Li-S has a lower volumetric energy storage density than Li-ion, so Li-S cells will be lighter, but they are also likely to be larger. While this might rule them out for some commercial uses such as cars, they may be more suitable for high altitude and long-range aerospace applications. UK-based Oxis Energy has worked with Bye Aerospace on electrifying piston and turboprop aircraft for regional flight transportation. The company has also investigated possible marine applications. The company, which develops Li-S batteries for a range of industries, is working with the National Oceanography Centre to develop a Li-S battery that can power autonomous marine vehicles at depths of more than 6,000 metres. Through the Revolutionary Electric Vehicle Battery project, funded by InnovateUK, Oxis also worked with Imperial College London, Cranfield University and engineering company Ricardo to develop a 400 Wh/kg cell for a battery electric vehicle, with plans to produce a 500 Wh/kg cell later this year and ambitions to reach 600 Wh/kg.


♻️ Recapturing valuable metals, using robots and the EU’s Battery Directive

Batteries from electric vehicles (EVs) have a lifespan of around ten years before they need replacing. An EV battery reaches the end of its automotive life when its capacity falls to 80% of a new battery.

The Global Battery Alliance, a World Economic Forum initiative to accelerate and scale up action towards an innovative and sustainable battery supply chain, estimates that there will be 11 million tonnes of spent Li-ion batteries globally by 2030. The good news is that various recycling methods are already in commercial use and could deal with the pending landslide of used car batteries.

The batteries in most EVs use Li-ion cells, and older hybrids use nickel metal hydride. They rely on metals such as lithium, copper, nickel, manganese, and cobalt to provide energy-dense cells that are relatively small and light. The cell itself – complete with these metals and a highly flammable electrolyte – makes up around 60% of the battery. The casing accounts for 30% while the rest of the package consists of wiring, cooling tubes, busbars, screws, adhesive and embedded electronics, an important part of the control system that monitors the health of each cell and manages the energy flow. Over 90% of the cell can technically be recovered. However, recycling is a commercial activity that involves the reuse of recovered materials. Many companies will only recycle parts that give them a financial return.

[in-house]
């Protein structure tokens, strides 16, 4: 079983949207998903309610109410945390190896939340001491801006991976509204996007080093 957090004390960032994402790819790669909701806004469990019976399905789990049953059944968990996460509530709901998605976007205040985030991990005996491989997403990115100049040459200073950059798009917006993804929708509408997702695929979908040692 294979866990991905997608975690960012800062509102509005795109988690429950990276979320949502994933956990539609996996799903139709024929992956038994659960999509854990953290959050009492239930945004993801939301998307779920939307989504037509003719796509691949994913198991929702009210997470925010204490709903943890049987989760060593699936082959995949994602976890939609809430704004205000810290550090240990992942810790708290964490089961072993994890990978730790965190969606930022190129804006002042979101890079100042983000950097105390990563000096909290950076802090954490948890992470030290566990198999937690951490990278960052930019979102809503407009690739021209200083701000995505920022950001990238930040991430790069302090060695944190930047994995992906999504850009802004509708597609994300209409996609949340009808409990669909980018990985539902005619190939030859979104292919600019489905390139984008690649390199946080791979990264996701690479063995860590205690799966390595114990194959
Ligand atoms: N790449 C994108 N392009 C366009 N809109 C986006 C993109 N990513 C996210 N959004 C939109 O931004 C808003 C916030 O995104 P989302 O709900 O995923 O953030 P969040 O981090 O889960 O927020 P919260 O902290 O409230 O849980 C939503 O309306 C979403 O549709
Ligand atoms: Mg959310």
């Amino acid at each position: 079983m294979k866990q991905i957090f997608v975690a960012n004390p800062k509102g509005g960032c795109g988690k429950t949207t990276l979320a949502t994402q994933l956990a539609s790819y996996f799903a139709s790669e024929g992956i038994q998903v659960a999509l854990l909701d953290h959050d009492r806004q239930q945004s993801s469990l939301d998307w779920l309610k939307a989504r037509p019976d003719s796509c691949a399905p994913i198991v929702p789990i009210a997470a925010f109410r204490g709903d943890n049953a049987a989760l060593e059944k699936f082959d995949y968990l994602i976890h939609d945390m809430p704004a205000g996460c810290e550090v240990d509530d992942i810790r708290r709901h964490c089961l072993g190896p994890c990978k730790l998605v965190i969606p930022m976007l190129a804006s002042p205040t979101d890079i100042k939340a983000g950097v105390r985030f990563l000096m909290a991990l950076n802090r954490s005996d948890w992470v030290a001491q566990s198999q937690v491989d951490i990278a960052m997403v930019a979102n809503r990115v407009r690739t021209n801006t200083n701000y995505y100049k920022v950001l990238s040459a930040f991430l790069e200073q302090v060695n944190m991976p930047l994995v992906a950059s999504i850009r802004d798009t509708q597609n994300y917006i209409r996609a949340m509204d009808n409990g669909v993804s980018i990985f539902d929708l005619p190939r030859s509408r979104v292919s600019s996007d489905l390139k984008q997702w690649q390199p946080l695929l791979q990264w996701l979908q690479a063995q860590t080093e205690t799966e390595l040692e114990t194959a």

Li-ion batteries are covered by the EU’s Battery Directive, which stipulates that at least 50% of the entire battery must be recycled. Battery packs are dismantled manually. The plastics and wiring that make up the bulk of the pack around the cell can be recycled along with other similar plastics. This is straightforward and achievable.

The main difficulty is that the valuable metals are embedded in electrodes and surrounded by volatile electrolyte. The electrolyte is a solution of organic carbonates and a conducting salt that is flammable, explosive and highly toxic. Any recycling process must deal with these hazards before the rest of the cell can be recycled. This electrolyte makes battery recycling more hazardous than conventional recycling of plastic and metal. In future, advanced robotics could aid the recovery of battery content, reducing potential harm to human operatives.